Lake Tahoe Community College providing degree pathway to Sierra Conservation Center inmates
A new partnership between Lake Tahoe Community College and Sierra Conservation Center aims to give inmates a path to a better future after incarceration.
Earlier this month, staff with the LTCC incarcerated student program (ISP) traveled to the minimum and medium custody inmate facility in Jamestown, California to register 55 new students, many of whom are continuing college students, according to LTCC. The program expects to have 100 incarcerated students by fall quarter.
Inmates will have the opportunity to earn an associate in arts degree for transfer in sociology. According to LTCC, this broad-based program will, when complete, give inmates the option to pursue a bachelor’s degree as a junior upon release or while incarcerated with a partnering institution in California.
The program exposes students to classes in history, psychology, political science and a number of other courses that can be applied to a wide array of four-year degree programs.
“We’re very excited to be working with Sierra Conservation Camp,” Shane Reynolds, LTCC’s ISP director, said in a press release. “They’re very welcoming and open to collaboration, and their line-up of programs and the people who run them are very strong. All of the staff and custody officers we work with there are enthusiastic and supportive.”
The Sierra Conservation Center is a parent facility that oversees 20 male inmate camps from central California down to the Mexico border that serve as training facilities for firefighting techniques. Inmates at these facilities are routinely dispatched to help fight wildfires and other emergencies around the state, along with a variety of other community work projects.
The Jamestown facility also provides career and technical education programs in a range of programs intended to help develop meaningful skills and improve inmate hireability after release.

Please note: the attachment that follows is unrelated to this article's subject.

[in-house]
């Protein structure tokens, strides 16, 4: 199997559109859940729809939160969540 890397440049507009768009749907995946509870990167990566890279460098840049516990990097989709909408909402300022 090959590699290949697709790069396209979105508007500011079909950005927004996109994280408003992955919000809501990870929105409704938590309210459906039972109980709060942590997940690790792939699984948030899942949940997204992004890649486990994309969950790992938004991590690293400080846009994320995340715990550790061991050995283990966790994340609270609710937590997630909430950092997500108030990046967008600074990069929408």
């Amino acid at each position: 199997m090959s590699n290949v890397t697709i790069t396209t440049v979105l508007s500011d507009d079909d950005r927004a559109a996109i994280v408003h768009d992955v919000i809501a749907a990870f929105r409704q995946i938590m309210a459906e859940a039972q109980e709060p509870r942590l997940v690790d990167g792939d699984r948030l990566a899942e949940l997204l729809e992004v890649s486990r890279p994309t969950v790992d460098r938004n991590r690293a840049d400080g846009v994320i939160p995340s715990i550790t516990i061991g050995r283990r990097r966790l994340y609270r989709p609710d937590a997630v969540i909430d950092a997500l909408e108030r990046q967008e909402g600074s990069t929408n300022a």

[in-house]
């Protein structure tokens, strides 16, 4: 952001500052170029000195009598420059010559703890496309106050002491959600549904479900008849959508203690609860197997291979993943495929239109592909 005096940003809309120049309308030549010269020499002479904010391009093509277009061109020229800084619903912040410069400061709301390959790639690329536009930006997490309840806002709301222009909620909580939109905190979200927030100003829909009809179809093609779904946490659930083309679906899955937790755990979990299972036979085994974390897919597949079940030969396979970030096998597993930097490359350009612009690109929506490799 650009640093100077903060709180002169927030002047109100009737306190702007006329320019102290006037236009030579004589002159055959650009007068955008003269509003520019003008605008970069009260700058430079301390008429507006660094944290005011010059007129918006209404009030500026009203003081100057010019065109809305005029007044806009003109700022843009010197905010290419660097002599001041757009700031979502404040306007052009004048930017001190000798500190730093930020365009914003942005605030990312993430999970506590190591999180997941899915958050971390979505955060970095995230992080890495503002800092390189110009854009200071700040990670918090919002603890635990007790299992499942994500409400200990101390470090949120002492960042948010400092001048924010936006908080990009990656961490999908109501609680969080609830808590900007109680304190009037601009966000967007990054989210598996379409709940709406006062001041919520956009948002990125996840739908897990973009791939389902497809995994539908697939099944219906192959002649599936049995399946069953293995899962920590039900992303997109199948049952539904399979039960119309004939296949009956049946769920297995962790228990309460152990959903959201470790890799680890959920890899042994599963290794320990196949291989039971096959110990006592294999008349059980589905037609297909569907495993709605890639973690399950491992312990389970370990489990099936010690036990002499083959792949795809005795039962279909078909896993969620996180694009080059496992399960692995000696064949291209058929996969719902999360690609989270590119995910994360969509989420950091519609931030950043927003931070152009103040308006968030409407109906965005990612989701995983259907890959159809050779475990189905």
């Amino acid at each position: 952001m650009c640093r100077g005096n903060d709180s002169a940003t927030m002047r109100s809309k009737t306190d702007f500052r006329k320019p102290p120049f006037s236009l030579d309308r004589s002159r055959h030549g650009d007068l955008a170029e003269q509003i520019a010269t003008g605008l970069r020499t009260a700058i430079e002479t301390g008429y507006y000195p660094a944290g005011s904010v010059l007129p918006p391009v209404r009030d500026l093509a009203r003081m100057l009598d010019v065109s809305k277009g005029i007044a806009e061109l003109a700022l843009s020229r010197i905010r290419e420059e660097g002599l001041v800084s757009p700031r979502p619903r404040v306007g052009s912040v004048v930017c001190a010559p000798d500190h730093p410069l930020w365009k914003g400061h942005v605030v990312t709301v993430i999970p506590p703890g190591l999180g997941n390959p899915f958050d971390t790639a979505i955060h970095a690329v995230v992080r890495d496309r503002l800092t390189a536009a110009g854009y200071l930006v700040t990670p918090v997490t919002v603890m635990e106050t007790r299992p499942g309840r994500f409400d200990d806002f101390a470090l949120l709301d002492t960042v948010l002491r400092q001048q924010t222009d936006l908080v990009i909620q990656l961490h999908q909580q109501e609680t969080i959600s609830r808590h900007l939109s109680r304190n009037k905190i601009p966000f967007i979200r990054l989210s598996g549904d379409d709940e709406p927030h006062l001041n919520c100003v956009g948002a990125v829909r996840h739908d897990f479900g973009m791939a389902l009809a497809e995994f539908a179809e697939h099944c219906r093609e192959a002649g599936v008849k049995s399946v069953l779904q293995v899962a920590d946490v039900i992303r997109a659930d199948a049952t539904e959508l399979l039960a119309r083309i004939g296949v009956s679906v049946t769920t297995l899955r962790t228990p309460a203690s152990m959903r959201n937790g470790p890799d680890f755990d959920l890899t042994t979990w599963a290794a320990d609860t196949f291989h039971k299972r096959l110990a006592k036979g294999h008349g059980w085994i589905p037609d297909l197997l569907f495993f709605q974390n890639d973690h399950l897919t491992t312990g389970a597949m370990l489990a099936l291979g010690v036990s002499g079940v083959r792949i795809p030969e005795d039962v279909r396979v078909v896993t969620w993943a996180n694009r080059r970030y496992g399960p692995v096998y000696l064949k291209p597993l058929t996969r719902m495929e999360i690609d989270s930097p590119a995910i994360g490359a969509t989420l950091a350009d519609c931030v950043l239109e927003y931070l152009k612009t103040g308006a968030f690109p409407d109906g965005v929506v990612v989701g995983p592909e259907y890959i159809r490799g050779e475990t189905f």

“We are pleased to partner with Lake Tahoe Community College to expand the amount of higher education options available to our inmate population,” Hunter Anglea, Sierra Conservation Center warden, said in the release.
The incarcerated student program at LTCC was first approved as a pilot program in 2015. According to the college, the idea was to serve inmates in California’s correctional facilities and promote their educational success — a concept that LTCC says is based on a wealth of research showing that inmates who receive education while incarcerated are much less likely to relapse into criminal behavior and return to prison than those who receive no education behind bars.
“There’s no doubt a college education can be a huge help to someone caught up in the prison system,” said Reynolds. “They’re less likely to become repeat offenders. They find meaning in their lives where it might not have existed before. And, an education better prepares them for a life outside of prison, makes them more attractive employees with better skill sets, and all of that in turn helps them to become fully involved community members who are in a position to give back and contribute.”
Nearly three years after its launch, LTCC’s ISP has grown to serve seven prisons: High Desert State Prison, Folsom State Prison (men), Folsom Women’s Facility, Folsom State Prison Minimum Support Facility, CSP Sacramento, the Growlersburg Conservation Camp, and now the Sierra Conservation Center.
ISP uses the “enhanced one-on-one” model, which was initially developed for a unique student population like prison inmates, according to LTCC. It is a pedagogical approach that has the goal of providing effective educational opportunities through one-on-one and large-group tutoring sessions, individualized feedback for each student, a bi-weekly administrative presence, video broadcasted supplemental class lectures, personalized registration and office hour/counseling request documents, and other student success support efforts.
“We can’t perfectly duplicate what LTCC’s face-to-face students experience, but we get very close thanks to a combination of personalized services and critical interactions with teachers and tutors,” said Reynolds. “Our students tell me that they feel like real college students. We go out of our way to create as much of an on-campus experience as we can, and the results show it’s working. They feel connected and cared for.”